We share the sentiments of our friends at Revitalization Partners, who recently used their newsletter to stand up and say, “Let the open, competitive free market determine the success of taxis vs. ride-sharing, not government regulations.”
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The following is an excerpt from a recent Revitalization Partners newsletter…
The battle between the entrenched taxicab business and the new ride-sharing industry in Seattle is depicted as a referendum on innovation and cutting-edge technology for the 21st century. In other words, up-from-the-bootstraps immigrants versus the entrepreneurial elite, or the past versus the future. This should not be the way this commercial conflict is framed.
This isn’t about transformative innovation. After all, we have on-demand access to both private cars and taxis with a mobile app. No, this is a question of regulation versus non-regulation.
Taxis are licensed and regulated, providing a level of consumer protection and safety. But prices are highly fixed and competition is limited. There are few incentives for improvements in service. Ride-sharing is currently unregulated, offering virtually no consumer protection. The quality and condition of drivers and cars is unknown and there are no licensing or insurance standards.
So, should ride-sharing be banned? Absolutely not! Government should not regulate the quality and level of consumer protection for everything.
There are cases where a completely unregulated system would create unacceptable consumer risk. Providing water and food falls into this category. But, if a consumer wants to get into a car with a driver of his or her choice, for a negotiated price, then local government definitely should not be involved.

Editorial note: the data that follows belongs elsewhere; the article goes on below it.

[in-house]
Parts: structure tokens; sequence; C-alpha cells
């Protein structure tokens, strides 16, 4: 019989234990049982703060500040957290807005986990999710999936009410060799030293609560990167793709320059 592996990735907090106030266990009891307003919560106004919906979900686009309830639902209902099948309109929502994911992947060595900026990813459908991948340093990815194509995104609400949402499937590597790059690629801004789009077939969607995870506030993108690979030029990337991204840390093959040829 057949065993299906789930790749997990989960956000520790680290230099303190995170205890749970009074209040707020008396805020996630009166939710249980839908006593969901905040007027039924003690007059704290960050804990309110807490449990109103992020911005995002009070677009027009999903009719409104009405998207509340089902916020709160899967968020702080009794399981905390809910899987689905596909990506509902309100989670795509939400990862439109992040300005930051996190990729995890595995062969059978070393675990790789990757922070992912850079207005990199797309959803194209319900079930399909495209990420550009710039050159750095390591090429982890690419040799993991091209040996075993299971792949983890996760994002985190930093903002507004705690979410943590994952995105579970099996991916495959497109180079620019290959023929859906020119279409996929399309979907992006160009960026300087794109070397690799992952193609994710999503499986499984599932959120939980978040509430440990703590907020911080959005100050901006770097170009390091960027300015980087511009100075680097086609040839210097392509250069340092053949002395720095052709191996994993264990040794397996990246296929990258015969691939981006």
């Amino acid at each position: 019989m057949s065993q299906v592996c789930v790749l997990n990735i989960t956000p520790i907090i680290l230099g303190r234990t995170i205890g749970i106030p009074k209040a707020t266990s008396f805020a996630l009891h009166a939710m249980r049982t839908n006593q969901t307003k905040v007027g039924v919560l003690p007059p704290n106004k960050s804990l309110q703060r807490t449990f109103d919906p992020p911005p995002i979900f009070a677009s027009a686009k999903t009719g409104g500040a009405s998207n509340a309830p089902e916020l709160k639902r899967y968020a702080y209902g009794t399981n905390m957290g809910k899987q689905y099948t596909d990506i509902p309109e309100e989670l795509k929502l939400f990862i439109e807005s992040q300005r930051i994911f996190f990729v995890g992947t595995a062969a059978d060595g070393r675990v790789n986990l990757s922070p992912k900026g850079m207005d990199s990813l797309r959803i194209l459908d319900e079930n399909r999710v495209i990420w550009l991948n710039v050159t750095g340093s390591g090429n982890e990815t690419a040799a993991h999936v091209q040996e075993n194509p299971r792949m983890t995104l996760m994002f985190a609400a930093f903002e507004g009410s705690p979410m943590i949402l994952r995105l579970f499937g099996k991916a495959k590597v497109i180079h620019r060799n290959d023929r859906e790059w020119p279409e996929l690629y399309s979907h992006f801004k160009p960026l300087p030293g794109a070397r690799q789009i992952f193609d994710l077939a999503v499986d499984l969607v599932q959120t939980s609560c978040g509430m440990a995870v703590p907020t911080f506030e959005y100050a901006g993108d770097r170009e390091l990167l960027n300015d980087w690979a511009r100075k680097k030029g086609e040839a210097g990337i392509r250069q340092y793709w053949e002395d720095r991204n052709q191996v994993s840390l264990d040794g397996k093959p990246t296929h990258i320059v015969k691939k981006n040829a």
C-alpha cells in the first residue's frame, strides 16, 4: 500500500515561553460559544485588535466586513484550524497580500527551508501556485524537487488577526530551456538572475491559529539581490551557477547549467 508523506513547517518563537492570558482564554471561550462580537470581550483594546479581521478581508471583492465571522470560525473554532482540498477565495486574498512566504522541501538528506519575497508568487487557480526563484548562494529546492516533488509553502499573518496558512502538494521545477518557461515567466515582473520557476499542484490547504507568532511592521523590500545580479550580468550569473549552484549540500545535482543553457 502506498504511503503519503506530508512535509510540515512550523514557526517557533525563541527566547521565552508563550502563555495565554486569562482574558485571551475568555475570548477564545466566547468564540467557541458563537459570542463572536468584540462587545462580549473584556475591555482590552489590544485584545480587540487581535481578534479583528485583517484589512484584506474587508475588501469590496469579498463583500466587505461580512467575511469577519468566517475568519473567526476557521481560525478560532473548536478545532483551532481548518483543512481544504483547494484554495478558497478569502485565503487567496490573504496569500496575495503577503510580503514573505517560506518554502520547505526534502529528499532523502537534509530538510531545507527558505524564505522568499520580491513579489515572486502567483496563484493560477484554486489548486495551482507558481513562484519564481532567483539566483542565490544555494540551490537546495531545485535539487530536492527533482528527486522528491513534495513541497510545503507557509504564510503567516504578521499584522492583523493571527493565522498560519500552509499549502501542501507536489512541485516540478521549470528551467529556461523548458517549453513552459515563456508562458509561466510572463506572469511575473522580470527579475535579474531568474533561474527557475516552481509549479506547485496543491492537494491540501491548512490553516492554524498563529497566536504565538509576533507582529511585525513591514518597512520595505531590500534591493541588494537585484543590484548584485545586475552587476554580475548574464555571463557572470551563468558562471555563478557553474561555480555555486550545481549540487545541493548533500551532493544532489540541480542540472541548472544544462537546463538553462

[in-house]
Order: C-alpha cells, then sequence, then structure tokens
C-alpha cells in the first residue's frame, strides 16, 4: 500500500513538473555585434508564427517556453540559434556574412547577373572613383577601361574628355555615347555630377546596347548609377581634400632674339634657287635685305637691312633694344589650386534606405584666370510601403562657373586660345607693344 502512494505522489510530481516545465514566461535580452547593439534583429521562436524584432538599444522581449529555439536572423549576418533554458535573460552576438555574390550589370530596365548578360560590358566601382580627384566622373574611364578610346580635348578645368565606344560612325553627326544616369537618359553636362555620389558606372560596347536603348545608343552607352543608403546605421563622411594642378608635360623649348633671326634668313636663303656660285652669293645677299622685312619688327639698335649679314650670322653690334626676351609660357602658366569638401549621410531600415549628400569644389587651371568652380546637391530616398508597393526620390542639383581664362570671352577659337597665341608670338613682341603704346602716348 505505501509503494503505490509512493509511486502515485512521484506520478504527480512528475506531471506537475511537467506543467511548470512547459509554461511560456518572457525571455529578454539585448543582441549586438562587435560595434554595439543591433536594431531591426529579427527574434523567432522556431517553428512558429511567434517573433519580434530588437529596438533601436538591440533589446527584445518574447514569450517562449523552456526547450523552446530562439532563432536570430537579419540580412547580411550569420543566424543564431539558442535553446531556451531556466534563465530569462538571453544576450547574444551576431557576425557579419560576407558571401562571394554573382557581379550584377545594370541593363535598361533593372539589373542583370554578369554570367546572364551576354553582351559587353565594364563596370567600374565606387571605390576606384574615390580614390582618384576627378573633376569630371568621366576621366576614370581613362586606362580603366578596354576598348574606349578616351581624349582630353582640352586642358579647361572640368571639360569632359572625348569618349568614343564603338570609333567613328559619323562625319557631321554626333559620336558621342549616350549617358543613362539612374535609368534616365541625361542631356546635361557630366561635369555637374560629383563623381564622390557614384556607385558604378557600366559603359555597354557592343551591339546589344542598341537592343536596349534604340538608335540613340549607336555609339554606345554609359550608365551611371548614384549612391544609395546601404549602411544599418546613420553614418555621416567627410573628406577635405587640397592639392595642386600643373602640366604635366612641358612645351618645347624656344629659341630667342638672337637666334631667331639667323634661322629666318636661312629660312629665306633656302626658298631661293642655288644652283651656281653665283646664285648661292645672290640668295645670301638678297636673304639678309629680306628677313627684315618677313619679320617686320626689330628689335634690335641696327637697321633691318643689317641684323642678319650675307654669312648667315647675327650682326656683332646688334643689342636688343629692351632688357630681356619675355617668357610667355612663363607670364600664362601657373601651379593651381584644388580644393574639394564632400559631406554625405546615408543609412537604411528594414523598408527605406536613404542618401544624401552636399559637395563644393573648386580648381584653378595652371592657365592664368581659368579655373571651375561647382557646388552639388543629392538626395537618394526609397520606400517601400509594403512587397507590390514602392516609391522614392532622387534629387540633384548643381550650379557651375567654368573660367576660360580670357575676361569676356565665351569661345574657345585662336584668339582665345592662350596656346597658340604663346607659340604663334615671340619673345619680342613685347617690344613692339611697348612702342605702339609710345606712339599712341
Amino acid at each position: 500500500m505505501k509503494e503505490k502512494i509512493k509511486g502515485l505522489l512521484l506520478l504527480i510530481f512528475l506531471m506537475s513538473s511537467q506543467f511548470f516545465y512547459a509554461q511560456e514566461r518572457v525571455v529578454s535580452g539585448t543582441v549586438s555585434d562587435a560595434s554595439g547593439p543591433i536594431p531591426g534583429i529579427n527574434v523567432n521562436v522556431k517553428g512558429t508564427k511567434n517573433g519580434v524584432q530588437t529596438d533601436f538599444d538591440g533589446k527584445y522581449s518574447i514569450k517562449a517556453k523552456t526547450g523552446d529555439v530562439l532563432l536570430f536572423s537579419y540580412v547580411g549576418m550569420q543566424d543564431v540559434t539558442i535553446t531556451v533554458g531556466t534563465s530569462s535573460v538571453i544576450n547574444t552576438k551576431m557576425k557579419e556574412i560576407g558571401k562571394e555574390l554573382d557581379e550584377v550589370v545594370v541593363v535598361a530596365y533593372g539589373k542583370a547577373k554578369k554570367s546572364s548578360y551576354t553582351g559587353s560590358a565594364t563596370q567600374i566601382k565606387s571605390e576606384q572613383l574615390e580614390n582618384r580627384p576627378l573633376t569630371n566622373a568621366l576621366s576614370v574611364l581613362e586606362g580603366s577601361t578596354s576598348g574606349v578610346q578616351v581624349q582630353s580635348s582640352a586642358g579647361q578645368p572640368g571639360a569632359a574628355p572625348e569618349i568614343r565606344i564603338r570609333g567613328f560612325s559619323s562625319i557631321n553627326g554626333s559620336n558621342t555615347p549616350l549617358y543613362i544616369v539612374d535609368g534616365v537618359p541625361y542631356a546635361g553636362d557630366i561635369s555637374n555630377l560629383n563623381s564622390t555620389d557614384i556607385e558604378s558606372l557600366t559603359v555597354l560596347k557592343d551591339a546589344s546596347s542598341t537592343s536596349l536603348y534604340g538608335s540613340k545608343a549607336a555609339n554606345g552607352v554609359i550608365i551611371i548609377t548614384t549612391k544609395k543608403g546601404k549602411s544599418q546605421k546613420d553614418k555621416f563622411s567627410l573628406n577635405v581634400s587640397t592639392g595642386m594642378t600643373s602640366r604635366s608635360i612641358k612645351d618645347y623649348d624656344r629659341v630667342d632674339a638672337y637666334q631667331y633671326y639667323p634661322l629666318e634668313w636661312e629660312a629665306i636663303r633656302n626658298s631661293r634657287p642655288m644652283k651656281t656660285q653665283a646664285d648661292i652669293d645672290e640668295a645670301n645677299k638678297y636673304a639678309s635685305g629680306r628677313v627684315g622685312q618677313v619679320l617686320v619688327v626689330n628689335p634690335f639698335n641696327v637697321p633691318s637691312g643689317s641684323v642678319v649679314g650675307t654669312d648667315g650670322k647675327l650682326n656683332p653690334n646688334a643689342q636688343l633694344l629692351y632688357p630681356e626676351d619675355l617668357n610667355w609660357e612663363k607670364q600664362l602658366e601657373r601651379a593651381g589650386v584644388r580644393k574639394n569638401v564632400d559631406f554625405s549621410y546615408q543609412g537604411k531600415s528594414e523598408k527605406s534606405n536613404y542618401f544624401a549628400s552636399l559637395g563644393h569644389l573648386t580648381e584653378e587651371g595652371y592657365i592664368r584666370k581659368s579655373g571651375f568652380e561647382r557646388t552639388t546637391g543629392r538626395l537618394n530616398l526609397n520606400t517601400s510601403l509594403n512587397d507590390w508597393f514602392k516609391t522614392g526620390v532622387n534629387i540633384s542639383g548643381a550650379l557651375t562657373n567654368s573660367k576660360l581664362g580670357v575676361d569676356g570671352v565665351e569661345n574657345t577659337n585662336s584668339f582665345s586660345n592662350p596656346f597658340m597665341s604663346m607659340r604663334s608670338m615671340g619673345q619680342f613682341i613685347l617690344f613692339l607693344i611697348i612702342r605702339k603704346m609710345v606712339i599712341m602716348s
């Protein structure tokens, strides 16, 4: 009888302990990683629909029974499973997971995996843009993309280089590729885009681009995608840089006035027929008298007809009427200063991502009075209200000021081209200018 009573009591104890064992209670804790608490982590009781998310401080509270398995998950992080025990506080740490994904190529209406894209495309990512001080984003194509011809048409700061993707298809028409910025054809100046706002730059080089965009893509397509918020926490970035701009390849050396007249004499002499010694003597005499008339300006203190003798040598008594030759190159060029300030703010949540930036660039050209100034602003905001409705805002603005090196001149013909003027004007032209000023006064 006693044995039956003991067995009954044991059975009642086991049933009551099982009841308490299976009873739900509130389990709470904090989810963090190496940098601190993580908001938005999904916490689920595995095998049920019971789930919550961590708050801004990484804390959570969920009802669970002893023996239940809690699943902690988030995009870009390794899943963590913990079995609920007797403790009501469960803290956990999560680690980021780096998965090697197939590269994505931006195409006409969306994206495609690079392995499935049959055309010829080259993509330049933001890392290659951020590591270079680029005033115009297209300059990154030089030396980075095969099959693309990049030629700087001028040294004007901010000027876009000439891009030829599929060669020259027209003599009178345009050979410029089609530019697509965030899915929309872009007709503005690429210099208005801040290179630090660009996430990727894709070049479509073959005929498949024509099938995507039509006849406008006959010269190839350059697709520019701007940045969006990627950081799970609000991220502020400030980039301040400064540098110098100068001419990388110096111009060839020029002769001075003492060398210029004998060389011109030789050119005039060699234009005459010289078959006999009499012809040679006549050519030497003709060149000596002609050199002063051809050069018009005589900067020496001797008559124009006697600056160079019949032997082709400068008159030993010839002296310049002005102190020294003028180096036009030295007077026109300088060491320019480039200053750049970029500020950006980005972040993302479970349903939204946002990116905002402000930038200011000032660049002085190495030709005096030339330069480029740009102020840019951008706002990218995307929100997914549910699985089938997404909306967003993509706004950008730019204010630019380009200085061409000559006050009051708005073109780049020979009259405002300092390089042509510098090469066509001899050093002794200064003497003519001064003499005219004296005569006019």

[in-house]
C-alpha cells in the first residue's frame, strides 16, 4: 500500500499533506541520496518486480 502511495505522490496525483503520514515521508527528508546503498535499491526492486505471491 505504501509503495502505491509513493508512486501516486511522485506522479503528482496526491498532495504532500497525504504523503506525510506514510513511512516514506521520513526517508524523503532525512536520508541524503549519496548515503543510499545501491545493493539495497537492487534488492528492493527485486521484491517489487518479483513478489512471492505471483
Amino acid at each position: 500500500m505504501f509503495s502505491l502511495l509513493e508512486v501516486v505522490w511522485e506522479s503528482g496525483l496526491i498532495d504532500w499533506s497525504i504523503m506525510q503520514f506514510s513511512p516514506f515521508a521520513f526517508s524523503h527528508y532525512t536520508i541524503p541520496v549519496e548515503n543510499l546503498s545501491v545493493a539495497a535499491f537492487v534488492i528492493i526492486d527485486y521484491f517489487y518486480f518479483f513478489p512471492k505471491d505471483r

Let the open, competitive free market determine the overall success of the ride-share endeavor. Taxis are part of a private industry. They should have to compete with other private entities.
The two key questions are: Does the market value the consumer protection that cities provide in the case of taxis? And, are consumers willing to pay the extra cost for that protection? The emergence of ride-sharing will eventually help us answer those questions.
The one point of commonality in this struggle is that both the taxi business and the ride-sharing industry say that they are creating and protecting jobs. They are both right and that’s one of the reasons why it’s still unclear which option will win out. It also helps explain why Seattle recently suspended limits and regulations on ride-share companies, only a month after they were enacted by the City Council and reluctantly signed by Mayor Ed Murray.
The battle over ride-share regulation is being waged in other cities around the nation. And, in addition to letting the market dynamics play out, we’ll soon find out whether governments are going to get in the way of disruptive new industries that provide fresh choices for consumers in the 21st century.
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